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I have been trying to approximate e using series representation to get as many precision digits as possible using the code below, but no matter how many terms I compute, the number of precision digits seems to remain the same. ie:

2.71828198432922363281250000000000000000000000000000

Is it my approach that's wrong? Here is the code:

  1 #include <stdio.h>
  2 #include <iostream>
  3 #include <math.h>
  4 using namespace std;
  5 
  6 float factorial (float a)
  7 {
  8         if (a > 1)
  9         {
 10                 return (a * factorial (a-1));
 11         } else
 12         {
 13                 return 1;
 14         }
 15 }
 16 
 17 int main()
 18 {
 19         float sum  = 0;
 20         int range=100000;
 21 
 22         for (int i=0; i<=range;i++)
 23         {
 24                 sum += pow(-1,i)/factorial(i);
 25         }
 26         sum = pow(sum,-1);
 27         printf("%4.50f\n", sum);
 28 } 
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7  
You are limited by the choice of the data type: you get an error in the 8-th digit. Try using long double instead of float to see if the results get somewhat better. –  dasblinkenlight Mar 24 '12 at 18:15
2  
google for "What every computer scientist should know about floating point math". When your terms get small enough, they no longer have any effect on the sum. –  Ben Voigt Mar 24 '12 at 18:17
    
@gspr: Note the last line before the printf. Of course, pow() is a terribly slow way of doing this. –  Ben Voigt Mar 24 '12 at 18:18
    
This an aside: Why are you calculating 1/e in a loop and then taking the reciproce? Why not replace pow(-1,i) with 1.0, and leave out the pow(sum,-1)? (But as others have pointed out, this is not the source of your problems). –  gspr Mar 24 '12 at 18:18
5  
Recomputing the factorial each time is insane. You should store a running term and just divide it each time. –  Kerrek SB Mar 24 '12 at 18:19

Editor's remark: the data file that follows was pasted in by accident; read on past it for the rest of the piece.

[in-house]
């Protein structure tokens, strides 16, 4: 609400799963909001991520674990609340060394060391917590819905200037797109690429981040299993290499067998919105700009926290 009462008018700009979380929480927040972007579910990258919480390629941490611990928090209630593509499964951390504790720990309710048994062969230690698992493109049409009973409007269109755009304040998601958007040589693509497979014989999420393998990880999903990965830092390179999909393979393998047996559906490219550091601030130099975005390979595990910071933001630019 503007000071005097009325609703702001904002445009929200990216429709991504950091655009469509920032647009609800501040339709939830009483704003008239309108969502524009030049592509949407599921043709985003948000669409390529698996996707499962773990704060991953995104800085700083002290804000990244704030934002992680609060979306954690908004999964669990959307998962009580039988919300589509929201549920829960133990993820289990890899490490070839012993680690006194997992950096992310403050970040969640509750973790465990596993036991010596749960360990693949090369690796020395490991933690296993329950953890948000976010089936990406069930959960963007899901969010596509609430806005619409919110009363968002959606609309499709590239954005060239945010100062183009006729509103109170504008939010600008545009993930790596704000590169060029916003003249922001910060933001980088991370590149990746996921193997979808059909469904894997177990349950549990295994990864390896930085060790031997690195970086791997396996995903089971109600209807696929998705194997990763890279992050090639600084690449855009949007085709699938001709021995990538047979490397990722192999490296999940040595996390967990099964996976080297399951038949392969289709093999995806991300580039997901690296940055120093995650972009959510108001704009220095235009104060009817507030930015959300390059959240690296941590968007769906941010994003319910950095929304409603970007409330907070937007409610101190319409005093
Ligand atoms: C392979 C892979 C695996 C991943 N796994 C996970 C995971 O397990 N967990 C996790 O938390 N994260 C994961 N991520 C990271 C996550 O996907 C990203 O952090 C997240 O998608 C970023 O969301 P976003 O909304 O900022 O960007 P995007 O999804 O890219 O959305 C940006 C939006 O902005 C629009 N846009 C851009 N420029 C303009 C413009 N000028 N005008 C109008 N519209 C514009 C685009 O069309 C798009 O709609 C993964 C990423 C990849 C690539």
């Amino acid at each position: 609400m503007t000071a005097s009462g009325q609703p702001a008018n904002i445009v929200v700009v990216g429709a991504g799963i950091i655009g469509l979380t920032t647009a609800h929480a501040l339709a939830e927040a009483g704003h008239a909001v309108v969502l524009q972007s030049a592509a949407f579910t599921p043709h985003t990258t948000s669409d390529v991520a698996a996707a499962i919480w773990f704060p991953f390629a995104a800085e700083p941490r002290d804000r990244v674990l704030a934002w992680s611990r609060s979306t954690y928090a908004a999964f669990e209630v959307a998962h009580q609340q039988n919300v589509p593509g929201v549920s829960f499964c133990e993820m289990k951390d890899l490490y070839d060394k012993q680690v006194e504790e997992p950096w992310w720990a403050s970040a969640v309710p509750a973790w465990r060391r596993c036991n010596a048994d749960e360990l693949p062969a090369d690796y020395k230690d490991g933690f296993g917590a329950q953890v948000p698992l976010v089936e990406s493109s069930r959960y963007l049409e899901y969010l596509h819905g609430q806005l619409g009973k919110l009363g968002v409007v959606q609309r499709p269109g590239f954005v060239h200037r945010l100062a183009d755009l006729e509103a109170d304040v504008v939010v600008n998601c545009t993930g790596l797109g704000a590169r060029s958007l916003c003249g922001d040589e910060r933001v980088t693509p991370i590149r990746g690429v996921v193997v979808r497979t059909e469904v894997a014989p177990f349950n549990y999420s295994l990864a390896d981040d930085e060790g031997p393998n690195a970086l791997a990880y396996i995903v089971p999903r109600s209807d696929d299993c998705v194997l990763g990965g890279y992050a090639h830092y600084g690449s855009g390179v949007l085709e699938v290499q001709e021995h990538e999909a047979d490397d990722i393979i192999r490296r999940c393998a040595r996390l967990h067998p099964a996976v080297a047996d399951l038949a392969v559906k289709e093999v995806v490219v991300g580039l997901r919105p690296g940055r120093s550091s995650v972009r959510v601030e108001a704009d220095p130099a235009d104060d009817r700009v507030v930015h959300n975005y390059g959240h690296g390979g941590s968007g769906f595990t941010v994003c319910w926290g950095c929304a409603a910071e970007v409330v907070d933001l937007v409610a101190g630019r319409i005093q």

2 Answers 2

up vote 2 down vote accepted

To get more exact digits, you should write your on data class which store more digit, say, 1000 digits. The hardest part is to wirte the +, -, *, / operations.

If what you want is just to experiment with the math formula, you can choose another language, such as Python. It has data types like Decimal, Fraction that can do more precise calculating.

I love math so I do write a python script to test the formula:

from decimal import Decimal, getcontext
prec = 100
getcontext().prec = prec

fac = Decimal(1)/2
sum = Decimal(0)
eps = Decimal(0.1)
eps = eps**prec

realE = '2.71828182845904523536028747135266249775724709369995'

i = 3
while 1:
    ds = fac - fac/i
    sum += ds
    if ds < eps: break
    fac /= i * (i+1)
    i += 2

print 'After %d iteration:' % i
print realE
print str(1/sum)

Here's the result:

After 71 iteration:
2.71828182845904523536028747135266249775724709369995
2.718281828459045235360287471352662497757247093699959574966967627724076630353547594571382178525166429
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Your answer would be awesome if all I wanted was the result (i.e: the approximation of e with as many digits as possible). But I also need accurate time measurements of the process, and the number of bytes required to store the result, which is why I wrote in C++. I figured C++ would be better at handling low level stuffs like that. Also, it's an assignment for a Computer Organization class, and our professor isn't very fond of Python, because it's too high level. –  ratsimihah Mar 24 '12 at 22:21
    
So it's a homework. Then I think using a C++ library is also not accepted? You may implement the Python's Decimal class in C++ then you can use it to port the above code to C++. –  Ray Mar 25 '12 at 6:36

You are hitting the limit where the number added is much smaller than the sum, and because floats are basically rational numbers, this is cut off. Here is a good read about the subtleties of floating point numbers

Example:

 12345.123
+    0.0001
------------
 12345.123

if only the first 8 digits are saved in a number.

A easy fix would be to iterate from range to 0, so that you start your sum with the small numbers, and to keep track of the lost digits. As an example:

sum0 = 12345.123
b0   =     0.0001
sum1 = sum0 + b0 # 12345.123
diff1 = (sum1 - sum0) - b0 # 0.0001
# the result you want is sum1 + diff1

# keep on iterating and summing
share|improve this answer
    
This is not a fix for the limits of FP precision -- regardless of the method of summation, the final result can have only so many digits. –  quant_dev Mar 24 '12 at 20:22
    
@quant_dev you can, if you keep track of the remainder (diff1). This is how sliding mean calculations work. –  j13r Mar 25 '12 at 12:53
    
True, but you'll never express it as a single floating point number, which the OP was trying to do. –  quant_dev Mar 25 '12 at 23:41

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